13. Prado FC, Lindner JDD, Inaba J, Thomaz-Soccol V, Brar SK, et al. (2015) Development and evaluation of a fermented coconut water beverage with potential health benefits. Journal of Functional Foods 12: 489-497.
  14. Kantachote D, Ratanaburee A, Hayisama-ae W, Sukhoom A, Nunkaew T (2017) The use of potencial probiotic Lactobacillus plantarum DW12 for producing a novel functional beverage from mature coconut water. Journal of Functional Foods 32: 401-408.
  15. Zhang G, Chen W, Chen W, Chen H (2018) Improving the quality of matured coconut (Cocos nucifera Linn.) water by low alcoholic fermentation with Saccharomyces cerevisiae: Antioxidant and volatile profiles. J Food Sci Technol 55: 964-976.
  16. Brasil, Ministério da Saúde, Agência Nacional de Vigilância Sanitária (2005) Métodos físico-químicos para análise de alimentos (4th edn). Ministério da Saúde, Brazil.
  17. Frances Pouch Downes, Keith Ito, Keith It?, American Public Health Association (2001) Compendium of Methods for the Microbiological Examination of Foods. American Public Health Association, Washington D.C., USA.
  18. Dharmasena M, Barron F, Fraser A, Jiang X (2015) Refrigerated shelf life of a coconut water-oatmeal mix and the viability of lactobacillus plantarum Lp 115-400B. Foods 4: 328-337.
  19. Souza Neves Ellendersen L, Granato D, Guergoletto KB, Wosiacki G (2012) Development and sensory profile of a probiotic beverage from apple fermented with Lactobacillus casei. Engineering in Life Sciences 12: 475-485.
  20. Costa MG, Fonteles TV, de Jesus AL, Rodrigues S (2013) Sonicated pineapple juice as substrate for casei cultivation for probiotic beverage development: Process optimisation and product stability. Food Chem 139: 261-266.
  21. Menezes Ramos ACS, Stamford TLM, Machado ECL, de Lima FRB, Garcia EF, et al. (2013) Elaboração de bebidas lácteas fermentadas: Aceitabilidade e viabilidade de culturas probiótic Semina: Ciências Agrárias 34: 2817-2828.
  22. Sá PTMD, Delani TCDO, Ferreira AA (2014) Aspectos etiológicos da hipolactasia. Revista Uningá Review 20: 123-128.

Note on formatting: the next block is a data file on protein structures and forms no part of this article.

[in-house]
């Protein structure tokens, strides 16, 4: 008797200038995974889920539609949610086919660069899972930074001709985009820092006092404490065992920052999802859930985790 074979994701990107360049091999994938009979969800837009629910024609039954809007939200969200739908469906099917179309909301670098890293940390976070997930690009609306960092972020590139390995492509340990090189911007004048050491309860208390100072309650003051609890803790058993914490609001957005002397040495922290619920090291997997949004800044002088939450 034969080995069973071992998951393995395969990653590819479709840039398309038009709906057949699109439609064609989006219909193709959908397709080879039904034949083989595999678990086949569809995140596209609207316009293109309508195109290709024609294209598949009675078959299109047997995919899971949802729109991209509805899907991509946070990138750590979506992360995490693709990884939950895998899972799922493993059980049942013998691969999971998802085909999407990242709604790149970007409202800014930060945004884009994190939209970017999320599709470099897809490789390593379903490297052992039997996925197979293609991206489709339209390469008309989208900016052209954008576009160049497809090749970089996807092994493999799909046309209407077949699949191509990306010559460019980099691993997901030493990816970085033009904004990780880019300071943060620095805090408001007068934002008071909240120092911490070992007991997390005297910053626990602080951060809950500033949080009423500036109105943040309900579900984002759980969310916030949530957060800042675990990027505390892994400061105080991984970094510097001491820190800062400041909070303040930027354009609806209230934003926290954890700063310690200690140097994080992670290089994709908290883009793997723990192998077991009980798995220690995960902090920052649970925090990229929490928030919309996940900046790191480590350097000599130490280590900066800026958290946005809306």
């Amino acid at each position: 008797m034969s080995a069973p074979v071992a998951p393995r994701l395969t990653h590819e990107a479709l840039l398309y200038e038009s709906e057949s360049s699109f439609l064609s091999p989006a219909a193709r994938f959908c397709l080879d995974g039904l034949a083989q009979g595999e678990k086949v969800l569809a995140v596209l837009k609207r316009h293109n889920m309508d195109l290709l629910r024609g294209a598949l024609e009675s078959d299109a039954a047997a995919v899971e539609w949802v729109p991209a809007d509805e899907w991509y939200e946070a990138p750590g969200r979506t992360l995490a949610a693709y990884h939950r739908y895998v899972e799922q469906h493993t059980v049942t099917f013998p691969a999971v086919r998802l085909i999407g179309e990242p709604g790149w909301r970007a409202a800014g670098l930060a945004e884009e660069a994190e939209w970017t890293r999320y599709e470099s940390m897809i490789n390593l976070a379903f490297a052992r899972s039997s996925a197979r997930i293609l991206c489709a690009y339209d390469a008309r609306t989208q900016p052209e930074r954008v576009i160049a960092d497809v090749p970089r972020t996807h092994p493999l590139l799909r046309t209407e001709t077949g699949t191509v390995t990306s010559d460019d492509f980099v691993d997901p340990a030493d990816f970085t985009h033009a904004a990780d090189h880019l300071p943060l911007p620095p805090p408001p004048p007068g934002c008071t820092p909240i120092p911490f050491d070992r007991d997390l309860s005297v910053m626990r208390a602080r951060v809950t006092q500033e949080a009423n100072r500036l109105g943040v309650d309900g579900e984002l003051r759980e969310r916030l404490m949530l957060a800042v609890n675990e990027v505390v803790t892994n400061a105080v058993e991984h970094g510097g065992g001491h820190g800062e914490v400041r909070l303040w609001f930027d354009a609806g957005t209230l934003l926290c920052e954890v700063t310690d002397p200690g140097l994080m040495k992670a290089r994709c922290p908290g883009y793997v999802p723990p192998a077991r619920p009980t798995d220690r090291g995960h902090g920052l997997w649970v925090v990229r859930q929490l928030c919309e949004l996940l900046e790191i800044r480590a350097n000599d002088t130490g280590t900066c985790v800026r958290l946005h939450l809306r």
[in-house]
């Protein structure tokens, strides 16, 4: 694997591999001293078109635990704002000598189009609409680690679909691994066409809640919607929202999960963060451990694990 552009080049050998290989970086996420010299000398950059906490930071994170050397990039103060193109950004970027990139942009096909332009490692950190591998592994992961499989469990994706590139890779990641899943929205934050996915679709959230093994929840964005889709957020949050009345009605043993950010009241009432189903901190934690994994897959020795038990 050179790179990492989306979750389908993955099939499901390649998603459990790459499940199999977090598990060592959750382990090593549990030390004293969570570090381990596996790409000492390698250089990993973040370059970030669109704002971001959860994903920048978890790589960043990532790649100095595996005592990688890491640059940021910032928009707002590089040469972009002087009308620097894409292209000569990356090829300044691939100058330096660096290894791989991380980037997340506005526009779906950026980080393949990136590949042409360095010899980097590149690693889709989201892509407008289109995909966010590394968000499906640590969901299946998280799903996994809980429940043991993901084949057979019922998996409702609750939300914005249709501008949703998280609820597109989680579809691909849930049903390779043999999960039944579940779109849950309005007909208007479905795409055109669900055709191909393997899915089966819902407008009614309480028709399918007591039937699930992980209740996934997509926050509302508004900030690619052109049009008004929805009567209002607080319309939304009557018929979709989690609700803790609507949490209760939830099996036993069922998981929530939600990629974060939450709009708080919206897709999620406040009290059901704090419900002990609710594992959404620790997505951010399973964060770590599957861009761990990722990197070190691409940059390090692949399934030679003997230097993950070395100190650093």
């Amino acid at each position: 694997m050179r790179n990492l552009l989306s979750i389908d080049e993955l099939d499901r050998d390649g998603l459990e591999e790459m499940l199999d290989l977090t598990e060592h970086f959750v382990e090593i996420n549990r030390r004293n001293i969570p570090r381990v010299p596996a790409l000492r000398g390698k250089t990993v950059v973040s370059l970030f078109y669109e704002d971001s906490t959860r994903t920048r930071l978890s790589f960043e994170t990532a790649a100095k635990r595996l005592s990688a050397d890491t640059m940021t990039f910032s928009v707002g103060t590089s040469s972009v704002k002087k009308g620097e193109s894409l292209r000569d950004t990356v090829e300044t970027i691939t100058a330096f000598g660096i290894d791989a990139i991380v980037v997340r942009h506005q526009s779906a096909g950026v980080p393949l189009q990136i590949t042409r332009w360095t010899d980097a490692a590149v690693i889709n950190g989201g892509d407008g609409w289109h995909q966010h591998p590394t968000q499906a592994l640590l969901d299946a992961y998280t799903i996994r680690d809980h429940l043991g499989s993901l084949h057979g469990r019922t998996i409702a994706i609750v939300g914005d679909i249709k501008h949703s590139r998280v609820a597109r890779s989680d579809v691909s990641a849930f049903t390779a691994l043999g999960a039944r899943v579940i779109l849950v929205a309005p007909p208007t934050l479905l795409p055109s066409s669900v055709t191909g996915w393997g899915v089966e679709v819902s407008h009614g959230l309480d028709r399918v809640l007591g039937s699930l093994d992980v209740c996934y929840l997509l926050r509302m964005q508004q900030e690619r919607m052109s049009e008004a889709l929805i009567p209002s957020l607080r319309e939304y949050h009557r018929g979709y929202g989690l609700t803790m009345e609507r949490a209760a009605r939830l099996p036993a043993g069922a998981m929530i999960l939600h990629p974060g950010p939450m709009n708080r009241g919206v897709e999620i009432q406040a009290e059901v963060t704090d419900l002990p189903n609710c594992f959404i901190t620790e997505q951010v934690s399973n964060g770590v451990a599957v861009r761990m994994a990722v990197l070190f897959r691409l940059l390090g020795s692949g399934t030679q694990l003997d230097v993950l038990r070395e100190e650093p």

23. González-Vázquez R, Azaola-Espinosa A, Mayorga-Reyes L, Reyes-Nava LA, Shah NP, et al. (2015) Isolation, identification and partial characterization of a Lactobacillus casei strain with bile salt hydrolase activity from pulque. Probiotics Antimicrob Proteins 7: 242-248.
  24. Max J, Chapados C (2004) Infrared Spectroscopy of Aqueous Carboxylic Acids: Comparison between Different Acids and Their Salts. The Journal of Physical Chemistry A 108: 3324-3337.
  25. Nair NR, Nampoothiri KM, Banarjee R, Reddy G (2016) Simultaneous Saccharification and Fermentation (SSF) of Jackfruit Seed Powder (JFSP) to l-lactic acid and to polylactide polymer. Bioresour Technol 213: 283-288.
  26. Balani SB, Chabert F, Nassiet V, Cantarel A (2019) Influence of printing parameters on the stability of deposited beads in fused filament fabrication of poly(lactic) acid. Additive Manufacturing 25: 112-121.

Citation: Praia AB, Júnior GCAC, Guimarães AGS, Rodrigues FL, Ferreira NR (2020) Coconut Water-Based Probiotic Drink Proposal: Evaluation of Microbiological Stability and Lactic Acid Estimation. J Food Sci Nutr 6: 062.

Copyright: © 2020  Ana Beatriz Praia, et al. This is an open-access article distributed under the terms of the Creative Commons Attribution License, which permits unrestricted use, distribution, and reproduction in any medium, provided the original author and source are credited.

© 2021, Copyrights Herald Scholarly Open Access. All Rights Reserved!